Monday, 16 February 2009
Talking Fat #7: More Calories Part 1
**This is another split entry**
Pic: Europe 2004**
This “dieting” thing has gone on far longer than I ever expected. As mentioned, I had seriously underestimated my starting weight. An ordeal that I expected to be over within ten months, has now dragged into month fifteen. I anticipate that I still have another five (plus) months to go. The deceptive part, is that even if I am “finished” in six months, I am not truly finished. This is a permanent lifestyle change; six months down the road I will have to start worrying about maintaining the weight loss – not just about how to kick start it.
The problem with weight loss for the clinically obese, is that there is always a substantial risk that the weight will pack back on. I don’t really understand the reasons for this. It is almost like our bodies suddenly became programmed to store additional fat; as soon as the opportunity materializes, our bodies become highly opportunistic. The larger problem is that the weight gain is never equivalent to the loss; it is usually accompanied by an additional 50 or more pounds. I have already realized that I have sluggish metabolism – at 30, a woman’s metabolism declines even more – so in 2 years my metabolism will clinically dead.
Unfortunately I have been down this road before. As a teenager I was fat – after my dad died of an apparent heart attack (he was obese, with high blood pressure), I had a wake up call. During my last two years of high-school, I went through a substantial period of weight loss, just by cleaning up my eating habits and working out constantly. I think I was more hardcore back then – cleaning up my eating habits was actually a literal period of starvation. I started this present ordeal by cutting back to 1000 calories a day. In high school I was eating far less than that on a daily basis. I worked out a lot, and it became a sickness. I really had no idea what I was doing, but it worked (or so I thought). The weight was pouring off, and I was finally getting the body that I had wanted. I didn’t matter how I did it, just as long as I got it done. Let’s face it though – 13 years ago, I don’t think we knew as much about eating healthy as we do now. Most people really did believe that low calorie diets were the only way to loose weight. That’s why the mentality is so engrained in us now.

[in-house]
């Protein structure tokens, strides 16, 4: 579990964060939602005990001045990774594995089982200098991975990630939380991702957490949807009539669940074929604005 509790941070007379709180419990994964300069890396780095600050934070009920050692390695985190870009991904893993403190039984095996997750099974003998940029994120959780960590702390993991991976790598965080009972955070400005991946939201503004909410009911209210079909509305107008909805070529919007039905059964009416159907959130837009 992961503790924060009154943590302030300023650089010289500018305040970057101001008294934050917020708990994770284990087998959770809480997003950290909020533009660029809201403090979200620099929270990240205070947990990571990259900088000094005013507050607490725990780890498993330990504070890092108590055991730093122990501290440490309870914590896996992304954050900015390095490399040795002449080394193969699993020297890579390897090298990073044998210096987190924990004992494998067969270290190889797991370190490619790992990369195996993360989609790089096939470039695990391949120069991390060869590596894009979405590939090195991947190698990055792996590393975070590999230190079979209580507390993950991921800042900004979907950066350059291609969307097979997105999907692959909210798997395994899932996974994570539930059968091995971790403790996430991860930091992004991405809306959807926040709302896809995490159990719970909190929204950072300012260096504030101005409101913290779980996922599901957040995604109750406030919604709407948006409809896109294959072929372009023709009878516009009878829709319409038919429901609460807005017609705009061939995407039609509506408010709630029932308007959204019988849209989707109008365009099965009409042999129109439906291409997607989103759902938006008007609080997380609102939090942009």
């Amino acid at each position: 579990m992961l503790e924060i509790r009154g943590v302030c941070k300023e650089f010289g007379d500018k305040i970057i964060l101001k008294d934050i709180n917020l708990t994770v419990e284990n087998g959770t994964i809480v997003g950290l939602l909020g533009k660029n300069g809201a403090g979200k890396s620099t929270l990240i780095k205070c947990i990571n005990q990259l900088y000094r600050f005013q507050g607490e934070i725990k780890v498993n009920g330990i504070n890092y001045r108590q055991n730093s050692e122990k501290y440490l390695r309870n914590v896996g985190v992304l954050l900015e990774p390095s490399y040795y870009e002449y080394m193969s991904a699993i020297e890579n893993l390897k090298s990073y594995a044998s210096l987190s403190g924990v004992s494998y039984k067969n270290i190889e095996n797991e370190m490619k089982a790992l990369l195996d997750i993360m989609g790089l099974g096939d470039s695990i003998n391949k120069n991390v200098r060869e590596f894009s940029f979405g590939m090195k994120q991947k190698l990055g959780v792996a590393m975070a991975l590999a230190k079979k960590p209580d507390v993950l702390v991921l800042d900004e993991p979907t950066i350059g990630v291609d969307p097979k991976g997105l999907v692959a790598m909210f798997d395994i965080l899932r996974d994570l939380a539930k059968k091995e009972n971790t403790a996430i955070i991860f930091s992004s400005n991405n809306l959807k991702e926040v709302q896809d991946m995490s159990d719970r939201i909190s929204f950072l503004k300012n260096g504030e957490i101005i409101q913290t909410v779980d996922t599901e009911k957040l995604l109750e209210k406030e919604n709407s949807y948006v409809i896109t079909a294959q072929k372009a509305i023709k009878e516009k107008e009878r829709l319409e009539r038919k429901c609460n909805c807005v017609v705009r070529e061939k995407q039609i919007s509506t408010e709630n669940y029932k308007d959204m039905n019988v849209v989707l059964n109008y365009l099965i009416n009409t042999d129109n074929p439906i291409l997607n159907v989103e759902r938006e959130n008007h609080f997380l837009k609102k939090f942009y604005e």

At around the same time I knew several others who were going through the same ordeal. I had a co-worker who was using Weight Watchers, a friend who was using weight loss pills, another friend who was using starvation…and so it goes…It was all about getting to the end goal the fastest way possible. We each considered it healthier to be thin, with little consideration as to the unhealthy ways that we were achieving our goals.
Now here is the thing: we all gained our weight back. And then some…
None of us considered the long term aspects of weight loss. Basically speaking, which ever method you use to loose weight, is the method that you will use for the rest of your life in order to maintain that weight loss. Maybe there is a point at which you can splurge for prolonged periods; maybe your body does hit homeostasis after awhile; mine never did.
This is one of my biggest fears; I wake up daily with that gnawing fear of weight gain. I would love to go back to the freedom with which I used to eat. I would love to not work out tomorrow and maybe the next. Or get up in the morning, and not have to plan out my caloric intake for the day. Oh, and I would love to not feel guilty if I decide to not work out, or eat chocolate....TBC...